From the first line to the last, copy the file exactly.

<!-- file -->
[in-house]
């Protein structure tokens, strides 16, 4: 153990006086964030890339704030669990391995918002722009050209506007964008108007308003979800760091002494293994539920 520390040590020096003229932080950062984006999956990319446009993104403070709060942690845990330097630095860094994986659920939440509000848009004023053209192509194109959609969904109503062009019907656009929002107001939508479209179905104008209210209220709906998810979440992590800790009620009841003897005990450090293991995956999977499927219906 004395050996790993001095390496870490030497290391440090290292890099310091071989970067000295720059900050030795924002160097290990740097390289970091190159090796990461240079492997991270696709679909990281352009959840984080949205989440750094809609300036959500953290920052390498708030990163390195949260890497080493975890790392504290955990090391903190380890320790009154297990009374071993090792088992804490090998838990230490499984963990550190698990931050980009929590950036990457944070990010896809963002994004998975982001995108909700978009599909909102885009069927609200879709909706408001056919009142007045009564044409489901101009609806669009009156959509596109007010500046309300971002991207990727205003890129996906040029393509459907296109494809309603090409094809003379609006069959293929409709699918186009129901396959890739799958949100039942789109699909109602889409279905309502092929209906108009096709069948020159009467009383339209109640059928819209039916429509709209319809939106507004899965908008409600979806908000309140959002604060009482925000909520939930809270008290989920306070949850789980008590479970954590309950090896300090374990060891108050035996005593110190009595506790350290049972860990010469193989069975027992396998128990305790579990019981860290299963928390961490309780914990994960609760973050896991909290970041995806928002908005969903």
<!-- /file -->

[in-house]
């Protein structure tokens, strides 16, 4: 153990006086964030890339704030669990391995918002722009050209506007964008108007308003979800760091002494293994539920 520390040590020096003229932080950062984006999956990319446009993104403070709060942690845990330097630095860094994986659920939440509000848009004023053209192509194109959609969904109503062009019907656009929002107001939508479209179905104008209210209220709906998810979440992590800790009620009841003897005990450090293991995956999977499927219906 004395050996790993001095390496870490030497290391440090290292890099310091071989970067000295720059900050030795924002160097290990740097390289970091190159090796990461240079492997991270696709679909990281352009959840984080949205989440750094809609300036959500953290920052390498708030990163390195949260890497080493975890790392504290955990090391903190380890320790009154297990009374071993090792088992804490090998838990230490499984963990550190698990931050980009929590950036990457944070990010896809963002994004998975982001995108909700978009599909909102885009069927609200879709909706408001056919009142007045009564044409489901101009609806669009009156959509596109007010500046309300971002991207990727205003890129996906040029393509459907296109494809309603090409094809003379609006069959293929409709699918186009129901396959890739799958949100039942789109699909109602889409279905309502092929209906108009096709069948020159009467009383339209109640059928819209039916429509709209319809939106507004899965908008409600979806908000309140959002604060009482925000909520939930809270008290989920306070949850789980008590479970954590309950090896300090374990060891108050035996005593110190009595506790350290049972860990010469193989069975027992396998128990305790579990019981860290299963928390961490309780914990994960609760973050896991909290970041995806928002908005969903």